DESIGN OF OPEN-HEARTH FURNACES 221
the ordinates are given per cent values to permit their application
to any initial temperature. These curves are computed by a
formula developed from Fourier's conduction equation. They
show that the rate of temperature rise at the center of the brick
will vary according to the square of the thickness of the brick.
These curves apply equally to the cooling period. A curve
showing the complete heating and cooling cycle will resemble the
hysteresis loop, which shows the heating effect of cyclic magnetic
changes upon an iron core.
The firebrick makers in this country list a special checker
brick, 10.5X4.5X4.5 in (265X115X115 mm), and a checker
brick 2.9X2.75X2.75 in (107X70X70 mm), and some designers
use 9-in straights, which give a 2.5-in (63-mm) wall. With a
30-minute period between reversals, the temperature change on
the central plane of these bricks may be approximated as follows:
Assuming that the initial temperature throughout the bricks
is practically uniform, and the surface is heated through any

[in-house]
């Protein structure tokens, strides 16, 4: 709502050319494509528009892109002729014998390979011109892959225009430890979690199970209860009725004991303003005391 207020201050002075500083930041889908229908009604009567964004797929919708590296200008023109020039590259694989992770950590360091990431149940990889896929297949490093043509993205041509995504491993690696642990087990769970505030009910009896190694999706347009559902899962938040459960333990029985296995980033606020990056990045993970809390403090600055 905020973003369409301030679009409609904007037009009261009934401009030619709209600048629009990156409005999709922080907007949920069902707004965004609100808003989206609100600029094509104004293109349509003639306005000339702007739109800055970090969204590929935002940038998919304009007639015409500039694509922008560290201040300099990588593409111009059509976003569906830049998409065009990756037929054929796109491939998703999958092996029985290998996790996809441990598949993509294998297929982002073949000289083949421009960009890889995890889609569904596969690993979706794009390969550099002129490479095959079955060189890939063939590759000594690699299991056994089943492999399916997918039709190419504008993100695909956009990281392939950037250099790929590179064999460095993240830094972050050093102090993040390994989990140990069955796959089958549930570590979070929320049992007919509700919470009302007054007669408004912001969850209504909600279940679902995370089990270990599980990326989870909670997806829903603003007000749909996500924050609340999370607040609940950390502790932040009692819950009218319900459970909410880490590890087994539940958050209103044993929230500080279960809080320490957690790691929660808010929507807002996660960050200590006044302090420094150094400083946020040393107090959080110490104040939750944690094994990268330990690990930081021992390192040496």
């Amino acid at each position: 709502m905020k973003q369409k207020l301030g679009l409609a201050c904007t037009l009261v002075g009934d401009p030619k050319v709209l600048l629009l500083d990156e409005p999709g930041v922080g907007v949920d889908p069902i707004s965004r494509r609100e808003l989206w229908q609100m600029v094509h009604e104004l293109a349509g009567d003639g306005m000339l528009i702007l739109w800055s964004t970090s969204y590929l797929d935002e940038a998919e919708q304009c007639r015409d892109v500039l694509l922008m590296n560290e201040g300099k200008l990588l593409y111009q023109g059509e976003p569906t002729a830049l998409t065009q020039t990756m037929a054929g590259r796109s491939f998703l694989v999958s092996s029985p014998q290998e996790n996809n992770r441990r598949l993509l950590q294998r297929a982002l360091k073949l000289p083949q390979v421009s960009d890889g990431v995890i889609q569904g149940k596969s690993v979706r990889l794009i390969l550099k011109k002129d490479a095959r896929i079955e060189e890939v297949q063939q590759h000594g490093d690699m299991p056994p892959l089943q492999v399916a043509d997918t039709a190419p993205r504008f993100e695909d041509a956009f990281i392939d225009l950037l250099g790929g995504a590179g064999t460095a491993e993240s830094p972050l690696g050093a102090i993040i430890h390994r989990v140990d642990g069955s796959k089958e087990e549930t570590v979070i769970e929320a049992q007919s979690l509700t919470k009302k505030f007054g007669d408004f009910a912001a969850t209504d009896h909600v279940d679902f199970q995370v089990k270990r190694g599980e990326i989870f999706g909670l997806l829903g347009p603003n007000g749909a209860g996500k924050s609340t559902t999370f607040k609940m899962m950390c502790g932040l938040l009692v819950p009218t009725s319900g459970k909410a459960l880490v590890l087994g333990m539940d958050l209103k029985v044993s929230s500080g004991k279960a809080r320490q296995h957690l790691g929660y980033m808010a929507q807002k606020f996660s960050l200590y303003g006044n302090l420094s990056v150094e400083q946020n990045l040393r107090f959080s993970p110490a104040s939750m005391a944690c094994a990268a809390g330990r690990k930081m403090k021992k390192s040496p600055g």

temperature range for a period of 30 minutes. At the end of this
period the temperature of the central plane will have increased
to 59 per cent, 94 per cent and 96.5 per cent of the surface tempera-
ture, respectively, according to Fig. 153. So that the cooling
cycle starts with an initial drop in temperature on the central
plane of 41, 6 and 3.5 per cent, respectively.
Fig. 153 shows that the period of time required for these
drops will be, respectively, 21, 3 and 2 minutes. During this
period the portion of the brick between the center and the surface
will be transmitting heat both toward the center and the surface
of the brick.
In other words, the thinner the checker brick the higher its
heat-storage capacity as compared with the volume it occupies,
the greater the amount of heating surface for the given weight of
brickwork and the smaller the heat-storage capacity per unit of
surface. When the checker brick are too thin the heat gradient
from top to bottom of the checker becomes a curve instead of a
straight line. The brick, instead of working on the sloping portion
of the curve (Fig. 153) work over on to the flat upper portion of
the curve.
A great many of the formulas covering the heat transfer from
one substance to another contain a factor which covers the
velocity of flow of the gas or liquid which is absorbing or giving